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The United Kingdom’s security is at risk as between 20,000 and 25,000 Islamist radicals live within its borders, according to the European Union’s counter-terror coordinator Gilles de Kerchove.
This figure, which is the highest known number of Islamist extremists in any European country, includes those who have been imprisoned, featured in investigations, or provided funds to extremist groups within the past 10 years.
While this group poses security risks, only 3,000 are considered a direct threat by British intelligence agency M15 and 500 are under constant surveillance.
According to The Independent, “Among those known to security services but not considered an imminent danger were the perpetrators of the three Isis-linked terror attacks that have killed 35 victims in Britain this year.”
Rafaello Pantucci, director of International Security Studies at the Royal United Services Institute, found this fact troubling and attributed it to a trend that law enforcement and counter-terror officials are increasingly facing. He told the British news outlet that terrorists are “becoming very isolated—they’re not talking to people about what they’re doing.”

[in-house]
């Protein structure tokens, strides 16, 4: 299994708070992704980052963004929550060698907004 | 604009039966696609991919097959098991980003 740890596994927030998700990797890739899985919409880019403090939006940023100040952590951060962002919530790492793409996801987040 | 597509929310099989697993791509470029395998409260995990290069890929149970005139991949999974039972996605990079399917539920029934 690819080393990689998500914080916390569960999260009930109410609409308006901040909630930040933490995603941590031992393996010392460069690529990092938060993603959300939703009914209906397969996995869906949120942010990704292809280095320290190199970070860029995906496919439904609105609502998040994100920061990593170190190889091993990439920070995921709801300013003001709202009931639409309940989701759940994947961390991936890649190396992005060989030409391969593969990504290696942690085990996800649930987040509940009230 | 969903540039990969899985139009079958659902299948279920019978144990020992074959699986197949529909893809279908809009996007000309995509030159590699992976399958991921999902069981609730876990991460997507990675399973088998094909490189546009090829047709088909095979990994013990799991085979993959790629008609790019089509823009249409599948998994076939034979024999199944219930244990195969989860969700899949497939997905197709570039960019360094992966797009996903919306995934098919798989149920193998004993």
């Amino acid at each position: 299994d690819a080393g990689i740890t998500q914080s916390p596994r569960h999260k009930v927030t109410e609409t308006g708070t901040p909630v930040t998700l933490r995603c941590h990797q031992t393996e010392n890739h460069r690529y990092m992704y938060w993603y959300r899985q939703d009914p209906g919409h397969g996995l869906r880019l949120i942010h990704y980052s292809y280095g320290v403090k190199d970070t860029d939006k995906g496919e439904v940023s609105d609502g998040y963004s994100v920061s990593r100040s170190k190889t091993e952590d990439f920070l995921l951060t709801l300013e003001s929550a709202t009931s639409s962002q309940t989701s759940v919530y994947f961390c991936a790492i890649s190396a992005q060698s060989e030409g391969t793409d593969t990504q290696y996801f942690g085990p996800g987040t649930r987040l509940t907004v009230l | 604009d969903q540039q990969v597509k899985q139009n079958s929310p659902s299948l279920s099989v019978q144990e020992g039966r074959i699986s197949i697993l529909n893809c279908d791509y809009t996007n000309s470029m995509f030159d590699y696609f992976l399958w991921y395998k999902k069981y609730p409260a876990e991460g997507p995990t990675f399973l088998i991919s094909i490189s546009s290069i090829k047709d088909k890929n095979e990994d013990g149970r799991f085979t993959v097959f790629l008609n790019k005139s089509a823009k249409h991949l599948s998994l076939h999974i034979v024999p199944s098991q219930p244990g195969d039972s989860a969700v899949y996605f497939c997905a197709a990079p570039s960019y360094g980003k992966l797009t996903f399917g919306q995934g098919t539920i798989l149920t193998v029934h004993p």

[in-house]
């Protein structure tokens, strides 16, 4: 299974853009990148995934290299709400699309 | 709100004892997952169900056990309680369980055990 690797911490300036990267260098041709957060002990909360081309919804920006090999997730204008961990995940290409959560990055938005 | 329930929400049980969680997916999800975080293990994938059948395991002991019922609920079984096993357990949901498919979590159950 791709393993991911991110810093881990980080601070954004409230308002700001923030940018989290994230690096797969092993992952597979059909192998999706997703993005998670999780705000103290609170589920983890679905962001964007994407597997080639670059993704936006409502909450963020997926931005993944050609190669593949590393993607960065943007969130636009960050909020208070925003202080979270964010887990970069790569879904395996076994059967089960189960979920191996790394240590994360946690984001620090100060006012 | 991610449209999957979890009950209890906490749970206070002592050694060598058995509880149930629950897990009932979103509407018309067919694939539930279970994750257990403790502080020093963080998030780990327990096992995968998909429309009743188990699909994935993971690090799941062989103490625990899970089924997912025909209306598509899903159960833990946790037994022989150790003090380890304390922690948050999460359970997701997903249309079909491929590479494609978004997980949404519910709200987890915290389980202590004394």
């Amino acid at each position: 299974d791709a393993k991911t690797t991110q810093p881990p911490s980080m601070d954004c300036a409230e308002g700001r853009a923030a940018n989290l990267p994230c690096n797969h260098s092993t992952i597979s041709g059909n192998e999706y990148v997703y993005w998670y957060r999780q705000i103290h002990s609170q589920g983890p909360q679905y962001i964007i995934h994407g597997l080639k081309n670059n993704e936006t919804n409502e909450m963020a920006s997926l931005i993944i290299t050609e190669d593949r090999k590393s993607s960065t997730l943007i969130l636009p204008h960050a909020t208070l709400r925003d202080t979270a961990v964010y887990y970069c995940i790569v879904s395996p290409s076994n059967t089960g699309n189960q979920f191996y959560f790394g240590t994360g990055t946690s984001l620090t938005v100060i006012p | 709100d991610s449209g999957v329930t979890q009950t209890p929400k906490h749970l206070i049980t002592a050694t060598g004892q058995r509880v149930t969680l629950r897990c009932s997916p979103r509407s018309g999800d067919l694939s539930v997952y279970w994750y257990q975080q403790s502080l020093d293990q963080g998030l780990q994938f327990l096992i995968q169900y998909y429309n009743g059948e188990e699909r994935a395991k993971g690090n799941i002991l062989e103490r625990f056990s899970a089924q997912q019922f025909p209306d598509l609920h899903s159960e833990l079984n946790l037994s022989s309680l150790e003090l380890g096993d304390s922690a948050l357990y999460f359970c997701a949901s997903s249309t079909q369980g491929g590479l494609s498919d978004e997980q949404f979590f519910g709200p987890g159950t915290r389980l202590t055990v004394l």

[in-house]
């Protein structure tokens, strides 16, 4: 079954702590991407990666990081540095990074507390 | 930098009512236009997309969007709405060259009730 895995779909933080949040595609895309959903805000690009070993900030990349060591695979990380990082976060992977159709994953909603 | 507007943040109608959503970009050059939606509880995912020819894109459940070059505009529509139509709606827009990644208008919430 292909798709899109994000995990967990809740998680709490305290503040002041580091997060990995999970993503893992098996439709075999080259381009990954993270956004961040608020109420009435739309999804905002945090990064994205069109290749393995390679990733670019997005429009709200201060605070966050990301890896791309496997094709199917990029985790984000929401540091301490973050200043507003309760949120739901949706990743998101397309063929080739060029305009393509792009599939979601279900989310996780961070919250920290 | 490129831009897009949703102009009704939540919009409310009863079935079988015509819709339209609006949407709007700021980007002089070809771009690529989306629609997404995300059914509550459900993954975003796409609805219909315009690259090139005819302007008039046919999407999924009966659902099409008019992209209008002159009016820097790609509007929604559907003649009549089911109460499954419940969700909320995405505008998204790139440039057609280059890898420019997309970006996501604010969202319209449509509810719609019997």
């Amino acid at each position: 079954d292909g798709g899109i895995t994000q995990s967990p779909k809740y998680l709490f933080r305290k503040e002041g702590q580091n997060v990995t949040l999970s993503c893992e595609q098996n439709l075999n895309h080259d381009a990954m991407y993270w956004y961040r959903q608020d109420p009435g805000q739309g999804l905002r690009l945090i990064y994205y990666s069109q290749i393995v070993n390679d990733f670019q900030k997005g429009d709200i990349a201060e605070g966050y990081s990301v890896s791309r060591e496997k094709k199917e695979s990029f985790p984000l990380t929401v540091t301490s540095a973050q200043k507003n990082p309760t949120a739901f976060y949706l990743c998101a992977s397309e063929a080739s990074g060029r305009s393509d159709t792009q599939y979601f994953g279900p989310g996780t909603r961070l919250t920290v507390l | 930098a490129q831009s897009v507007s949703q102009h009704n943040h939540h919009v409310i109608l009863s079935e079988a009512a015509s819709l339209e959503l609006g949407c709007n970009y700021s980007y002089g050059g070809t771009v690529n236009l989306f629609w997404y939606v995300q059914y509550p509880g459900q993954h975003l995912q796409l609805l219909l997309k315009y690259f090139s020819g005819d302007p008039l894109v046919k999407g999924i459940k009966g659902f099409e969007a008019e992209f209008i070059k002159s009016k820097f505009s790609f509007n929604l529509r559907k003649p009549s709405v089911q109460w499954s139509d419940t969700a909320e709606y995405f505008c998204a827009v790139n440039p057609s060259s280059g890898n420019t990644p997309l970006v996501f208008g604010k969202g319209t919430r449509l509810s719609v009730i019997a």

“The flash to bang is really short. They decide to do something and a week later they do it.
“And people aren’t necessarily using bombs, they’re using knives and cars and everyday items…so where is the trigger to escalate attention from the security services?”
Top EU terror official Mr. de Kerchove told Spanish newspaper El Mundo: “The majority [of attacks], except Brussels and Paris, were not directed from Raqqa [the de facto capital of the Islamic State terror group] but inspired, and then ISIS claimed responsibility.”
“The group’s propaganda no longer calls so much for people to travel to the ‘caliphate,’ but to launch attacks in their places of origin or of residence, even on a small scale with homemade weapons.”
There is also concern over 300 British jihadis who have returned from former Islamic State territories in Syria and Iraq. While these are considered significant security threats, Mr. de Kerchove explained that they have not committed illegal acts and are therefore not technically terrorists. He told El Mundo: “Being radical is not a crime. Being orthodox, aggressive toward the West in your rhetoric is not a crime.”
Mr. de Kerchove also warned that if former militants were imprisoned without strong evidence that they have committed terroristic acts they “will reinforce their beliefs and leave [prison] even more furious with the West.”
Given the difficulties law enforcement have in the fight against terrorism and the large number of Islamist extremists, the official surmised, “We are going to suffer more attacks.”